An inverse method for parameters estimation of dielectric cylinders (dielectric properties, location, and radius) from amplitude-only microwave information is presented. To this end two different Artificial Neural Networks (ANN) topologies were compared; a Multilayer Perceptron (MLP) and a Convolutional Neural Network (CNN). Several two-dimensional (2D) simulations, with different sizes and locations of homogeneous dielectric cylinders employing the Finite Differences Time Domain (FDTD) method, were performed to generate training, validation, and test sets for both ANN models. The prediction errors were lower for the CNN in high Signal-to-Noise Ratio (SNR) scenarios, although the MLP was more robust in low SNR situations. The CNN model performance was also tested for 2D simulations of dielectrically homogeneous and heterogeneous cylinders placed in acrylic holders showing potential experimental applications. Moreover, the CNN was also tested for a three-dimensional model simulated as realistic as possible, showing good results in predicting all parameters directly from the S-parameters.
This study investigates the sensitivity of L-band (1.41 GHz) polarimetric brightness temperature signatures to oriented permittivity patterns, which can occur for example in the case of row and interrow soil moisture differences in agricultural fields. A field experiment and model simulations are conducted to verify the effects of such patterns on all four Stokes parameters. We find that for an artificial target resembling idealized model conditions, permittivity patterns lead to systematic brightness temperature modulations in dependency of the azimuthal look angle. For the specific field setup, modulations reach amplitudes of ~4 K and mostly affect h-polarized brightness temperatures as well as the first, second and third Stokes parameters. Simulations of soil moisture patterns under idealized model conditions indicate even higher amplitudes (up to 60 K for extreme cases). However, the effects occur only for permittivity layer widths of up to 8 cm (given the observing wavelength of 21 cm), which is lower than the row and interrow widths typically observed in agricultural settings. For this reason, and due to the idealized model geometry investigated here, future studies are needed to transfer the findings of this study to potential applications such as the sensing of oriented soil moisture patterns. Particular interest might lie in radiometry and reflectometry in lower frequency ranges such as P-band, where according to the threshold established here (8/21 wavelengths), permittivity layer widths of up to ~45 cm could be observed.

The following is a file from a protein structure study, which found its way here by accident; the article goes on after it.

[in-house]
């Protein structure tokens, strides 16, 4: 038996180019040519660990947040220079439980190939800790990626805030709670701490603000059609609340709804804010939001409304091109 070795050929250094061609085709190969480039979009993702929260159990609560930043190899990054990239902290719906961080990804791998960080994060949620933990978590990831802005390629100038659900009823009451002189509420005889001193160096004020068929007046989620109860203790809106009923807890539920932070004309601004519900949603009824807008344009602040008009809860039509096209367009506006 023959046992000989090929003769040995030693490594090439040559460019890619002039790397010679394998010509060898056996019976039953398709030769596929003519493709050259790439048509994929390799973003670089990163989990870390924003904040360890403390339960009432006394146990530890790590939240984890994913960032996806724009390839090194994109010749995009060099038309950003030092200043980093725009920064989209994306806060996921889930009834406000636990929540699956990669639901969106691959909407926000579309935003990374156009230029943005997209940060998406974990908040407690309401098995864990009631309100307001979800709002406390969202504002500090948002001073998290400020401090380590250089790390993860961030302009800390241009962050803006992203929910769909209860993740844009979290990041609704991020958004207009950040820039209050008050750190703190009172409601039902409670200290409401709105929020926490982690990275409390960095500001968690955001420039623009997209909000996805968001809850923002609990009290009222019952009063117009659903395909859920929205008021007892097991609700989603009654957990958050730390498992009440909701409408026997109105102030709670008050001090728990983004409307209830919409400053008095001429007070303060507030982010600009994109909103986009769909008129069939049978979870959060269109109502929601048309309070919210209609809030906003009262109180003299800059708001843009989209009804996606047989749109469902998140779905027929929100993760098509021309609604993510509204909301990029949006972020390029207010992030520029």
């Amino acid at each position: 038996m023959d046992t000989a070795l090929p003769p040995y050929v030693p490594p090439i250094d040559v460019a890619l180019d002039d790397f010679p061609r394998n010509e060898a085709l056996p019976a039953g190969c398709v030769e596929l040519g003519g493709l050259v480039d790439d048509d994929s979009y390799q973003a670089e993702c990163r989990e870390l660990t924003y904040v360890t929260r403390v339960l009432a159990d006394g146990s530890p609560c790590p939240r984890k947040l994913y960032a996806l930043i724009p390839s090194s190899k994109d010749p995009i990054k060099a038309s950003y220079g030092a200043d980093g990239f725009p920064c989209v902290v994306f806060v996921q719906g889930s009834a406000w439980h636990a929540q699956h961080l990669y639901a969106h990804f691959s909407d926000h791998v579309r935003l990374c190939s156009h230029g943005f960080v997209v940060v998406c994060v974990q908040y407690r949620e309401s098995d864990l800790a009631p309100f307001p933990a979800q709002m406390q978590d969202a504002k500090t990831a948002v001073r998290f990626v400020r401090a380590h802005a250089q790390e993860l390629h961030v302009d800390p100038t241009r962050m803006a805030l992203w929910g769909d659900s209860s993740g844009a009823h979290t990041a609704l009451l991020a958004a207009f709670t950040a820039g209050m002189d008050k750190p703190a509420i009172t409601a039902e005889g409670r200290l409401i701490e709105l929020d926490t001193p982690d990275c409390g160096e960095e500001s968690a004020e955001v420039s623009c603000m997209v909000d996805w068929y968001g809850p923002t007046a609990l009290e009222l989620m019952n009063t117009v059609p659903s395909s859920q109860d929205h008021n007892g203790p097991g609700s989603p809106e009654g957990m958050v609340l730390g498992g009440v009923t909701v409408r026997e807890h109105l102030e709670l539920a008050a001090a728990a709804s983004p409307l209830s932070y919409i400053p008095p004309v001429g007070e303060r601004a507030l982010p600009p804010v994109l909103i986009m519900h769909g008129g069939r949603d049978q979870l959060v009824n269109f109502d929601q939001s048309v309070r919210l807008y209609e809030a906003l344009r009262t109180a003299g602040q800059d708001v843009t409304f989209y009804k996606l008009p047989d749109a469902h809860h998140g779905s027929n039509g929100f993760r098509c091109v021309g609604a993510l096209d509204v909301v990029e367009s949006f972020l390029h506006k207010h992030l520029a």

Accurate measurement of atmospheric particulate matter (PM) absorption coefficient is highly required for study of earth climate change and for monitoring of air quality. In addition, multi-wavelength measurements of PM absorption can provide information on the PM chemical composition (black carbon or brown carbon). A multi-wavelengths photoacoustic (MW-PA) spectrophone operating at 444, 532 and 660 nm was developed and deployed for filter-free characterization of wavelength-dependent optical properties of PM mass absorption coefficient (MAC) and absorption Ångström coefficient (AAC). It is worth noting that to date no any AAC of volcanic ashes determined by filter-free measurement have been reported. The developed MW-PA spectrophone was deployed to an intensive field campaign measurement of environmental PM in Grenoble (France). Side-by-side inter-comparison measurements of ambient PM showed a good correlation between the developed MW-PA spectrophone and a reference instrument aethalometer (Magee scientific, AE33).